Irrigation farmers store wind power with batteries

MODESTO, CALIFORNIA - The Modesto, California Irrigation District (MID) will use batteries to store wind energy for pumping water to crops.

The Department of Energy (DOE)-funded project will allow the district to store up to 25 megawatts of wind power for use during times of peak demand, rather than just when the wind blows.

According to the Modesto Bee, the batteries will be installed and ready to use during the next growing season. Melissa Williams, MID spokesperson, said, "Our role is to test this technology in real-world conditions.

With cost-effective technology for storing industrial-size amounts of energy, we could more widely use renewable power."

Twenty-five megawatts represents only a small portion of total peak electricity demand — which can top 600 megawatts on a summer day — needed for local crop production, but it will displace at least some of the power now being generated from natural gas.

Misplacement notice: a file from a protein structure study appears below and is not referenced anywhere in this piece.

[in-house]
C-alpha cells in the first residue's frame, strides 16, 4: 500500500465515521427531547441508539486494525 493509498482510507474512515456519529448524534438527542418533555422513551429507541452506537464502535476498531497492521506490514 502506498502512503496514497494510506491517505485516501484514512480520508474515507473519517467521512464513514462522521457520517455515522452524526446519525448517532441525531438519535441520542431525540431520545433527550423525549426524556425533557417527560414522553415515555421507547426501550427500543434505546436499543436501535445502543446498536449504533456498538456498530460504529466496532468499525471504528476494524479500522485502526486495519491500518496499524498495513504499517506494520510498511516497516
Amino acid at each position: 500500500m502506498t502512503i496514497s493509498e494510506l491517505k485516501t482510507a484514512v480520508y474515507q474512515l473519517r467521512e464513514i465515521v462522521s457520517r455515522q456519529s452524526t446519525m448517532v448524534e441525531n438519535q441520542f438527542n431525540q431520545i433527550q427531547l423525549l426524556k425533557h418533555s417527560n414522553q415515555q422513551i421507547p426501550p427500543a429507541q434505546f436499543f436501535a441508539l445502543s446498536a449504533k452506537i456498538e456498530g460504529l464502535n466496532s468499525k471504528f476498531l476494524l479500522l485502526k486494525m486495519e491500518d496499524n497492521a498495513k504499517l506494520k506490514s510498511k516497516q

Tom Stepien of Primus Power Corp., manufacturers of the batteries, said, "This will allow MID to run their equipment in a cost-effective, uniform and less polluting manner."

The battery storage test is part of DOE's $620 million smart grid demonstration and energy storage projects. Primus and MID will also contribute funding.


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